Keywords:Electric vehicle, air quality, AQI, CMAQ, Taiwan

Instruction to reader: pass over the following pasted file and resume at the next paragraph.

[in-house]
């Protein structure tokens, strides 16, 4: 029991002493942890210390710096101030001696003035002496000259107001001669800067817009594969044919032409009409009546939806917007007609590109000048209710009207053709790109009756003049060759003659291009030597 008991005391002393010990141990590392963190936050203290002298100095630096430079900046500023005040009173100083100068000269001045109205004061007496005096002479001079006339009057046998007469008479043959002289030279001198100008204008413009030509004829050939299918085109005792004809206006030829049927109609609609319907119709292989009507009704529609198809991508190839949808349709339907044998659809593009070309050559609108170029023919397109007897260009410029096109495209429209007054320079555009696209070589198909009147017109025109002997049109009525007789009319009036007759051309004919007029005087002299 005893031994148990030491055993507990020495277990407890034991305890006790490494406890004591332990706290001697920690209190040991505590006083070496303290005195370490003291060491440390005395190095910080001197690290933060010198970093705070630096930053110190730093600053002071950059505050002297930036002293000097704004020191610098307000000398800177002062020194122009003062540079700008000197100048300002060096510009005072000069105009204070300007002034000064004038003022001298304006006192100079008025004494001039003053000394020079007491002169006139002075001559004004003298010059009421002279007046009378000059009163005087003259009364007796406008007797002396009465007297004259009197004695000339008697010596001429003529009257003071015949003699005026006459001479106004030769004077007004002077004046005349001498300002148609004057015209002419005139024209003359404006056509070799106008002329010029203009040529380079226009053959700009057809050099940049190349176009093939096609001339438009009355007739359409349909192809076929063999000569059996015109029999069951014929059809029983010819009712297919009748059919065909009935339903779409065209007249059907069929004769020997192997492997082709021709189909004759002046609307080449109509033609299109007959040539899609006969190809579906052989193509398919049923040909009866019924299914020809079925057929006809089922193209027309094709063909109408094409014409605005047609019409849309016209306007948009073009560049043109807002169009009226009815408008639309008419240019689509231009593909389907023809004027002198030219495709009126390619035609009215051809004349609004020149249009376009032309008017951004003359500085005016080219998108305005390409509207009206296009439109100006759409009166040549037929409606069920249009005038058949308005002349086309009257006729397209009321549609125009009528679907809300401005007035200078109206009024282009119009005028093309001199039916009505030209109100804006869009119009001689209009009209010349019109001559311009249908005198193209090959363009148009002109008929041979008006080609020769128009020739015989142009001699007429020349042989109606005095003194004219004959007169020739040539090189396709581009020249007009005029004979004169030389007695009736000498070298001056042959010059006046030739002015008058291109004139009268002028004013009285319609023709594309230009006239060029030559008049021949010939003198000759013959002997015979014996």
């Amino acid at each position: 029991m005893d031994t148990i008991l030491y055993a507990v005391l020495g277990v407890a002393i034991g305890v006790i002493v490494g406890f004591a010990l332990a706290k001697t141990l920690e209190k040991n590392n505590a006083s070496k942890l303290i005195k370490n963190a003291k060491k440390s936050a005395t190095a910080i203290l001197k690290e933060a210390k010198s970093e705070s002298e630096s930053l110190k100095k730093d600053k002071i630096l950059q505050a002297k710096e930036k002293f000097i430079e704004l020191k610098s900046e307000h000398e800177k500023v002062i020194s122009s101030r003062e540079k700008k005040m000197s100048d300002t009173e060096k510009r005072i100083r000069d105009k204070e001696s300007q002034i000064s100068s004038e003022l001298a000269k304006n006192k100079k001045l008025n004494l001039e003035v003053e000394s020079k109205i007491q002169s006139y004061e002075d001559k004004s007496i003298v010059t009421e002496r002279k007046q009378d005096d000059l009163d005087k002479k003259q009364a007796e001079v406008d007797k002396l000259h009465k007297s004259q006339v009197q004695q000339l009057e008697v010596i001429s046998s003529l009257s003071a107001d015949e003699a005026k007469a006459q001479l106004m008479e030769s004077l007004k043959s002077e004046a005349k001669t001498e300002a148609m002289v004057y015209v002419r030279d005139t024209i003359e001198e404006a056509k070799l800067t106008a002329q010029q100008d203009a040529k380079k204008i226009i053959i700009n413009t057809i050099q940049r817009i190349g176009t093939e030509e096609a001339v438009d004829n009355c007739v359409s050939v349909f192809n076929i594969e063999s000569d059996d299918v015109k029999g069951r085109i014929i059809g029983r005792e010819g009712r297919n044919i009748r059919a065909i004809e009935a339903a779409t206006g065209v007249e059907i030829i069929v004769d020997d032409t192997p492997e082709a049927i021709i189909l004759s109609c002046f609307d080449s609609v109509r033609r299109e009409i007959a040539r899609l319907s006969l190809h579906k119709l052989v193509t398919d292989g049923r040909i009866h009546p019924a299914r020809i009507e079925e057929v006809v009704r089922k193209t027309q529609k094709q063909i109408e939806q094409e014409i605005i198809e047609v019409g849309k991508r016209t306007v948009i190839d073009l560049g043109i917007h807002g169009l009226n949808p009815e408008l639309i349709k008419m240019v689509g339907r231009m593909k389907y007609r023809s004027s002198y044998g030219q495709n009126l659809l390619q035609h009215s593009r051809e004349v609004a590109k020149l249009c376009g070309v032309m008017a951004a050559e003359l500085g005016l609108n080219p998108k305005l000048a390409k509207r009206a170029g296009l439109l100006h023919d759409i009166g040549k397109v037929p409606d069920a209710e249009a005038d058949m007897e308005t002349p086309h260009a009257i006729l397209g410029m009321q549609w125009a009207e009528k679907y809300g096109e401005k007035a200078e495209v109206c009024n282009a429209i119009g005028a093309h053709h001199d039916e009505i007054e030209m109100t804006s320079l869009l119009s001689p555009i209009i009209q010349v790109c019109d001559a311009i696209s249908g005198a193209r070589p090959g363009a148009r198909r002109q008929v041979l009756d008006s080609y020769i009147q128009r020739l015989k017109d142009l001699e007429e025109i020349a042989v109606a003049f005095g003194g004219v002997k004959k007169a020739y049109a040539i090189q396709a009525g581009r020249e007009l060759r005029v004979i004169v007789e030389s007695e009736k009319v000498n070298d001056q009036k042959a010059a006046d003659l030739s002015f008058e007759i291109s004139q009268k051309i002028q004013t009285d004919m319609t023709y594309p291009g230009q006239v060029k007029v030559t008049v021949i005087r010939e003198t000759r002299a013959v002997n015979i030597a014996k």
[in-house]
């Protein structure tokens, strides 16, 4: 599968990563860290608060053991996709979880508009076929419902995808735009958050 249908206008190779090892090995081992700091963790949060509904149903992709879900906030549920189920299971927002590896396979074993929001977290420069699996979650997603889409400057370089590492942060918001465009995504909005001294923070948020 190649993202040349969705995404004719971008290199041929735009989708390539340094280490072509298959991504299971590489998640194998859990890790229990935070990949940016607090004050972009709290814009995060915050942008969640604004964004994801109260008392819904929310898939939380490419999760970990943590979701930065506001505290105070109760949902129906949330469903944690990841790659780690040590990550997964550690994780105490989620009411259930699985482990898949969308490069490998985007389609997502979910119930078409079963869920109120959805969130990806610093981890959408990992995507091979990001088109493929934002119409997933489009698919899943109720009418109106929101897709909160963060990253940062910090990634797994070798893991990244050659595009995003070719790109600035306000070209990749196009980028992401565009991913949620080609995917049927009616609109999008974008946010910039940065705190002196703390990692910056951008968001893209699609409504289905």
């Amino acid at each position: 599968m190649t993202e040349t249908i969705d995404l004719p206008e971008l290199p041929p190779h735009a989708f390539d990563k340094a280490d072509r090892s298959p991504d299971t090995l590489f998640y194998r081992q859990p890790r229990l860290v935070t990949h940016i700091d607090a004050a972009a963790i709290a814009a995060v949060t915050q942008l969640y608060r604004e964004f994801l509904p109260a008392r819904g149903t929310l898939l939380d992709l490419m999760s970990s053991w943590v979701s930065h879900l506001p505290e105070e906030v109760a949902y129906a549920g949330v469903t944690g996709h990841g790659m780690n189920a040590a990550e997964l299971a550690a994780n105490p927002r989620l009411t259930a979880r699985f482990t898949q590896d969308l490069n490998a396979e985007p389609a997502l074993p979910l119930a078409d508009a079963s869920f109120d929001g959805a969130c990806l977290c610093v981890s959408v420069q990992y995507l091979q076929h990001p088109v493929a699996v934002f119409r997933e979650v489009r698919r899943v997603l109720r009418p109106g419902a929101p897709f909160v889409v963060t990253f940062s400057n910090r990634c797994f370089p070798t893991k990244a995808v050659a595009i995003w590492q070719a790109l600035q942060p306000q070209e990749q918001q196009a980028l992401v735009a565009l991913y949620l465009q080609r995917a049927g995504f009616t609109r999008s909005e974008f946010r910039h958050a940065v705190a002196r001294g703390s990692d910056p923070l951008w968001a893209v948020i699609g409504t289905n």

The prospective impacts of electric vehicle (EV) penetration on the air quality in Taiwan were evaluated using an air quality model with the assumption of an ambitious replacement of current light-duty vehicles under different power generation scenarios. With full EV penetration (i.e., the replacement of all light-duty vehicles), CO, VOCs, NOx and PM2.5 emissions in Taiwan from a fleet of 20.6 million vehicles would be reduced by 1500, 165, 33.9 and 7.2 Gg yr-1, respectively, while electric sector NOx and SO2 emissions would be increased by up to 20.3 and 12.9 Gg yr-1, respectively, if the electricity to power EVs were provided by thermal power plants. The net impacts of these emission changes would be to reduce the annual mean surface concentrations of CO, VOCs, NOx and PM2.5 by about 260, 11.3, 3.3 ppb and 2.1 μg m-3, respectively, but to increase SO2 by 0.1 ppb. Larger reductions tend to occur at time and place of higher ambient concentrations and during high pollution events. Greater benefits would clearly be attained if clean energy sources were fully encouraged. EV penetration would also reduce the mean peak-time surface O3 concentrations by up to 7 ppb across Taiwan with the exception of the center of metropolitan Taipei where the concentration increased by ~2 ppb. Furthermore, full EV penetration would reduce annual days of O3 pollution episodes by ~40% and PM2.5 pollution episodes by 6–10%. Our findings offer important insights into the air quality impacts of EV and can provide useful information for potential mitigation actions.